The U.S. Senate has voted to stop producing the F-22 Raptor fighter jets currently ordered by the Air Force, in an important victory for Pres. Barack Obama's administration.
A new amendment will help remove $1.75 billion that was originally slated for manufacturing seven more F-22 Raptors. Despite being a fleet of reliable fighters, the Pentagon has received heavy criticism for already investing $65 billion in the F-22 program already.
President Obama threatened to veto the $679.8 billion bill if additional funds were to be given for further F-22 production. The President hopes the 58-to-40 vote victory gives him the ability to continue with proposed military spending overhauls. The Air Force discussed ending the program earlier in the year, so it's no surprise there is again talk about fighter jet issues.
Other military branches are struggling to fill a fighter gap that may only grow, as the Navy is trying to prepare for a larger fighter gap.
Even though the F-22 is the most advanced fighter in the world, many lawmakers said the expensive craft would not be ideal for fighting militant insurgencies in Iraq and Afghanistan. Although U.S.-led control in Iraq is scheduled to end, many soldiers are expected to make their way to Afghanistan to continue fighting the Taliban.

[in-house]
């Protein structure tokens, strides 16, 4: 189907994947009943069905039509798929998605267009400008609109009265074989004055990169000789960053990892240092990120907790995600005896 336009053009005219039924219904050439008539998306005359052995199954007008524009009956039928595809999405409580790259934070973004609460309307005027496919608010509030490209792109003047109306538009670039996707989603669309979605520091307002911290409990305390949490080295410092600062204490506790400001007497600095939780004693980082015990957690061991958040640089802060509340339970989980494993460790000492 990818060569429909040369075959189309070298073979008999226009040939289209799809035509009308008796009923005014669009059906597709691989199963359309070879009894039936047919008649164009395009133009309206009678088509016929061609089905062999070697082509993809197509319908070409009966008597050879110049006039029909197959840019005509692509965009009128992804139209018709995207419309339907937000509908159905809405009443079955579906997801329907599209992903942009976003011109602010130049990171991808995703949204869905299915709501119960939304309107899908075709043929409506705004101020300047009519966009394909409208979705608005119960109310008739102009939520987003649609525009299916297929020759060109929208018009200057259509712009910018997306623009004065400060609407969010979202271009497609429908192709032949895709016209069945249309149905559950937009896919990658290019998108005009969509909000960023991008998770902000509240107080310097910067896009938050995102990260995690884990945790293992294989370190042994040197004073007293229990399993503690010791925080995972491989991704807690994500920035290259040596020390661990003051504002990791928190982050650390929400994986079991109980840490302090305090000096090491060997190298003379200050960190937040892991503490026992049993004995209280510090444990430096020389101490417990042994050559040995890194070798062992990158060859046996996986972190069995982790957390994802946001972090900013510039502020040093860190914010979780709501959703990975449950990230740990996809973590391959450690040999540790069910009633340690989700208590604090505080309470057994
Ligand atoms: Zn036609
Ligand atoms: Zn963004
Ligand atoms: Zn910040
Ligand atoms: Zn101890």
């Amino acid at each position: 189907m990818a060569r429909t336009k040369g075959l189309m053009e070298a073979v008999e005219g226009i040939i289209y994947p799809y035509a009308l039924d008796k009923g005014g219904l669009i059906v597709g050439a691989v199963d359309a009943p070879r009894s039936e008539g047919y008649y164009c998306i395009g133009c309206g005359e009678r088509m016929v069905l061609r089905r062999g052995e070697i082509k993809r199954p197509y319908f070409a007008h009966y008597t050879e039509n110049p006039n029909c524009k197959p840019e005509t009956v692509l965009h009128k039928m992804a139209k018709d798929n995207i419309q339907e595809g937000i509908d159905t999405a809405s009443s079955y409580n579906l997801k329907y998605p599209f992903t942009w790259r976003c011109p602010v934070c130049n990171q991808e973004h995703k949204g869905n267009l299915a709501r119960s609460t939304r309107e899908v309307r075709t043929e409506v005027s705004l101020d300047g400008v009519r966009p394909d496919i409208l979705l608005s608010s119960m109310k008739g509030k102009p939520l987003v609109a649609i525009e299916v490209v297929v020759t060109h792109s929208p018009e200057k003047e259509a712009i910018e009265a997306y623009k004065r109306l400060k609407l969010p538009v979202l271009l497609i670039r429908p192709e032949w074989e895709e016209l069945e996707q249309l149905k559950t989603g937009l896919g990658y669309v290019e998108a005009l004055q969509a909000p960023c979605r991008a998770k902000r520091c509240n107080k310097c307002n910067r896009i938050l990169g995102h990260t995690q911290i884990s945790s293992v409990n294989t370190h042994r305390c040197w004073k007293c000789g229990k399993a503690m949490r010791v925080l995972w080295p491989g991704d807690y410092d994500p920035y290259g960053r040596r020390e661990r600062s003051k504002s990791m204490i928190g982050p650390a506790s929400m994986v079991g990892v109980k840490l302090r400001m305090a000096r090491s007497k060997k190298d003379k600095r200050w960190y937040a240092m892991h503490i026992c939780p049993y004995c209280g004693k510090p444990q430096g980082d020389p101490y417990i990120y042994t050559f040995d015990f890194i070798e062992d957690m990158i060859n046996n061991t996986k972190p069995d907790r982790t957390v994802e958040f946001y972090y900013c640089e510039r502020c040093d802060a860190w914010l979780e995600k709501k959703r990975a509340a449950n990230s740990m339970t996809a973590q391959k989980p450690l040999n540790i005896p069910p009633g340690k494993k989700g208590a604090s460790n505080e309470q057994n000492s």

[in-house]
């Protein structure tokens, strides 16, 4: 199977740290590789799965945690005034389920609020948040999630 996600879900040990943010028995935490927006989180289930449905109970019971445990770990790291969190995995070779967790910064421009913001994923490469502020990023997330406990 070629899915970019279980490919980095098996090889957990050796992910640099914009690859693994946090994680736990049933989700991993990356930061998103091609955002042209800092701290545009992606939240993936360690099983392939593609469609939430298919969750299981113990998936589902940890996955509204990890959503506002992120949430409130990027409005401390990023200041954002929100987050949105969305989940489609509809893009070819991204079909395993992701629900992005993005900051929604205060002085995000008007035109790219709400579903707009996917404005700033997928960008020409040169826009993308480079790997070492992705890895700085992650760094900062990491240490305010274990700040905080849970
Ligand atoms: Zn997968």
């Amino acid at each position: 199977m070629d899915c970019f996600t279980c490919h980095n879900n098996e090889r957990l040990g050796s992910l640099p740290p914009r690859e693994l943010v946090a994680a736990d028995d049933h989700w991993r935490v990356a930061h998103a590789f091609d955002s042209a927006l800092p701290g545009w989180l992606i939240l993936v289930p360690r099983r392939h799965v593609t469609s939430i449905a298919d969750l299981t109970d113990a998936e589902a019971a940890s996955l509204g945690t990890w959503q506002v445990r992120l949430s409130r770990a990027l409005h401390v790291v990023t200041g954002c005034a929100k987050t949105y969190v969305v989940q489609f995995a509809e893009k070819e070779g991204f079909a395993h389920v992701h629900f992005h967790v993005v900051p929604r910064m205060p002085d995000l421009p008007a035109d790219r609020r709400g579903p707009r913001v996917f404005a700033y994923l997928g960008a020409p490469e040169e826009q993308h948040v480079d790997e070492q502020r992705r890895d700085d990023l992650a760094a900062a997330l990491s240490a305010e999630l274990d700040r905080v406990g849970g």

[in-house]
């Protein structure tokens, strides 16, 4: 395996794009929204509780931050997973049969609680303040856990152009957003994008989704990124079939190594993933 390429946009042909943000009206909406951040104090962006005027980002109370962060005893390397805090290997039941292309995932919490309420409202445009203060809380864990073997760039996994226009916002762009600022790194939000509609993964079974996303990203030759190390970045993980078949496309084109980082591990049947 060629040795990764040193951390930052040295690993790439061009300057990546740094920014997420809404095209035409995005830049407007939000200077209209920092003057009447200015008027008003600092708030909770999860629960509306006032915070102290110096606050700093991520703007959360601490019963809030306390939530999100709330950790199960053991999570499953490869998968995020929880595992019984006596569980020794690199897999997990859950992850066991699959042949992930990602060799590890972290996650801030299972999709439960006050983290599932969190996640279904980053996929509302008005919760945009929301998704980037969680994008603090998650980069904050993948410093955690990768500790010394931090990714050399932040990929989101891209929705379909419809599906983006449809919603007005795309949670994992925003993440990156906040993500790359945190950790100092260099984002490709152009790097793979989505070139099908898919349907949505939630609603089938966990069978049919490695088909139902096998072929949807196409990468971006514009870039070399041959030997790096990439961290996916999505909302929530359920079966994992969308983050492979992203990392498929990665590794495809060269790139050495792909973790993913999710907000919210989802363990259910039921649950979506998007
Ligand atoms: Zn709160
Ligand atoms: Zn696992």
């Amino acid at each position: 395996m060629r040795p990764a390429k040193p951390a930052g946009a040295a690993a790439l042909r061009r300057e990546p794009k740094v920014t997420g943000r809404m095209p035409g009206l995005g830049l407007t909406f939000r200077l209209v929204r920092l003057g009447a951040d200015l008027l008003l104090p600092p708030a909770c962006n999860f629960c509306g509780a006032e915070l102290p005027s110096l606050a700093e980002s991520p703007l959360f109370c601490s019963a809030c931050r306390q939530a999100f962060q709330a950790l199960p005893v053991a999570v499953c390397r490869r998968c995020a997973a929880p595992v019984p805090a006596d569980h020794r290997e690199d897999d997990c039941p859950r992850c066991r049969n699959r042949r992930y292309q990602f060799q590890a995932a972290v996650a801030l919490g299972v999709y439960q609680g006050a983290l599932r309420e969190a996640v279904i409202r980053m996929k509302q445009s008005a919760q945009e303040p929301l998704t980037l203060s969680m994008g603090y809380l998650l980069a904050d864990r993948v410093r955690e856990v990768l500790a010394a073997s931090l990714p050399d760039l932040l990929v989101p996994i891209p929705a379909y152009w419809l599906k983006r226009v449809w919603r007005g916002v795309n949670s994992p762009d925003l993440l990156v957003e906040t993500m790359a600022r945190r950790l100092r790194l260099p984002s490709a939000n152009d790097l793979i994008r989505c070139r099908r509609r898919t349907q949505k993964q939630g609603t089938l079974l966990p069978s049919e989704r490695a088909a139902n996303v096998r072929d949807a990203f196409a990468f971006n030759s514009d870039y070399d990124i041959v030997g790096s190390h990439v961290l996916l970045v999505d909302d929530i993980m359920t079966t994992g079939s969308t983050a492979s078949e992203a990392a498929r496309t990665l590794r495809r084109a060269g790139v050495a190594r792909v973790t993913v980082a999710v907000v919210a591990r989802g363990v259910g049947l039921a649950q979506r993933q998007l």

The F-22 is seen by many as a "relic" from the Cold War, and the military must evolve and develop new fighters to deal with new battles.
Lockheed Martin warns F-22 development helps provide 25,000 jobs and reportedly has an impact on 70,000 additional jobs. Boeing and Pratt & Whitney also are contractors working with the U.S. government to develop F-22 technology. Defense Secretary Robert Gates, however, said focusing on the next-generation F-35 fighter jet will replace many of those lost jobs from Lockheed Martin.
Gates has fought against additional F-22 development for almost four months, and wants the military to move ahead to the F-35. Once this becomes official, the Air Force will have just 187 F-22 Raptors, which is about half than expected.